“Cricket is a game of failures. In the 670 odd innings I played in International cricket, across all formats, I scored 50+ only 180 times. 2/3rd of my times in my career, I failed.”

– Rahul Dravid

In a memorable event this week, thanks to Incred Capital, I got a chance to hear Rahul Dravid, Padma Bhushan, Padma Shree, Former Indian Captain, current coach of Indian Cricket Team, famously known as The Wall- one of the most dependable batsmen of all times. One of the most candid chats I have ever witnessed, Rahul touched upon many interesting aspects of his cricketing career and took us ‘behind the scene’ on a few of the significant events in that career.

The Debut: Starting with his glorious debut at Lords, where he scored a great knock of 96, Rahul shared how he did not even know if he was to be in the playing 11 the previous night. But a chance injury for one of the players allowed him to make the cut on the morning of the game. He shared the amused responses to his innings, where people felt sorry for him missing a hundred on debut. Even his own father, while proud of his debut at the Mecca of cricket, felt sad that he missed the mark. But Rahul was like “I am more than happy with the knock. You all are concerned about the 4 runs I did not score and ignored the 96 that I did.” 

  • Moral – always look at the big picture. Be thankful for what you have, instead of rueing what you do not.

The Huge Six: The interviewer then asked about the memorable six that Rahul hit off Alan Donald in Durban. And it was interesting to hear how instinctive the shot was and not planned at all. He just tried to hit over the bowler and it went far enough.  Then he shared the unique statistic. His coach was very angry for a shot which was so uncharacteristic of his playing style and cited the example of the great Sir Don Bradman. Don hit just ONE SIX in his entire career. That’s it, one six in a total of 6996 runs. He made Rahul commit to not playing such a rash shot ever again. I still have memories of how in the lone T20 match that Rahul played, he ended the innings with 3 sixes. 

  • Moral  : You become consistent by following certain principles, come what may.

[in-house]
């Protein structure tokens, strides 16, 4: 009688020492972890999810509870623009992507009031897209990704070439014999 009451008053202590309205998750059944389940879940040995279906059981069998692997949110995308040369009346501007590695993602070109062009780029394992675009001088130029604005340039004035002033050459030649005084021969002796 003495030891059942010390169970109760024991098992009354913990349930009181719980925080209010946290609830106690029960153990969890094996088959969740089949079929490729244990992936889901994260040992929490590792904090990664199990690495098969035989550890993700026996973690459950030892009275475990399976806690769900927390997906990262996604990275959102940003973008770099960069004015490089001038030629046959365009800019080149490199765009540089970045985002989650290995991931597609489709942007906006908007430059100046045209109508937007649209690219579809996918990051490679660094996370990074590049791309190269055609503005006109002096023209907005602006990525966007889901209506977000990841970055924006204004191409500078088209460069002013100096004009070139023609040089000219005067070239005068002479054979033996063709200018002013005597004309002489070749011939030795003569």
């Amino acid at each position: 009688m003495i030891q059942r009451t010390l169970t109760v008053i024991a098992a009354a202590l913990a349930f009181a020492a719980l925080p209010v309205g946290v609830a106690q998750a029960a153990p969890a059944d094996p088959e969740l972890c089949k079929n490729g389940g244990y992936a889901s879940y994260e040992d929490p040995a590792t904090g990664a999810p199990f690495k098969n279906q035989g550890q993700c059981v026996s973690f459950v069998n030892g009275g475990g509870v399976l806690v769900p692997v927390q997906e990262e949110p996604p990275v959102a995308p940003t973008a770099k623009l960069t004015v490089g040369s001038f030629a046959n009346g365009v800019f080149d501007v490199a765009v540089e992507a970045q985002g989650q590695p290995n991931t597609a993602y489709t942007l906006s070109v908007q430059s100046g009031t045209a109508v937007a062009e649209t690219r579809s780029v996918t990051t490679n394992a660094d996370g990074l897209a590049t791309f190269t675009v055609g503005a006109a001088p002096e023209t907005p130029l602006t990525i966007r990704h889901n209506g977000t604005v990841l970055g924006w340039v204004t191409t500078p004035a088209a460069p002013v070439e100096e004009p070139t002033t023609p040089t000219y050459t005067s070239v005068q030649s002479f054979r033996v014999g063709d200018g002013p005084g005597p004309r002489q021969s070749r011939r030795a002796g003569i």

The Wicketkeeping journey: When asked about his role behind the stumps, Rahul talked about how during the training in first class cricket, the coach asked who would like to keep the wickets and seeing no one else lifting their hand, Rahul chose to throw his hat in the ring. Rest is history. While he did not keep wickets for very long, his chipping in for the role allowed the team to have a very strong batting line up.

  • Moral  – First say yes. Then think about the complexity of the role. We will always find the way. Say no, and you will never know if you could have done it.

Bowling: Rahul talked a bit about his not so long bowling career. Always one to be ready to contribute in any way possible, he did roll his arms over to bowl when the team needed him to.He highlighted the fact in the 5 wickets he took across formats, included great batsmen like Gary Kirsten, Lance Klusener, and Saeed Anwar.

  • Moral  – A good team player does not shy away from opportunities. Be willing to contribute in any way possible.

Ethics and integrity : Rahul’s approach is simple. He does not ever contemplate any other way but the right way. Stick to the principle and focus on taking the ‘right’ approach, regardless of the consequences. He was very clear that he would not complicate matters by looking at any alternatives.

  • Moral  – be honest to yourself and have clear consequences – make that a way to live life.

The coach and mentor: Rahul highlighted the fact that as the Indian team’s coach, his focus is more towards helping the players to make minor tweaks in their game and not teaching them new ways of playing. Many times the role is purely to help them enhance their skills rather than doing anything drastically different.

  • Moral : it’s not always necessary to talk and show action. Many times, you can make a difference just by being there.


Two interesting records that I believe are still in his name (and may remain so):

  • Dravid holds a unique record of never getting out for a Golden duck in the 286 Test innings which he has played.
  • He has faced 31258 balls, which is the highest number of balls faced by any player in test cricket.

Overall, it was a great event and chance of a lifetime to listen to him and get even more inspired by his life, journey and experiences.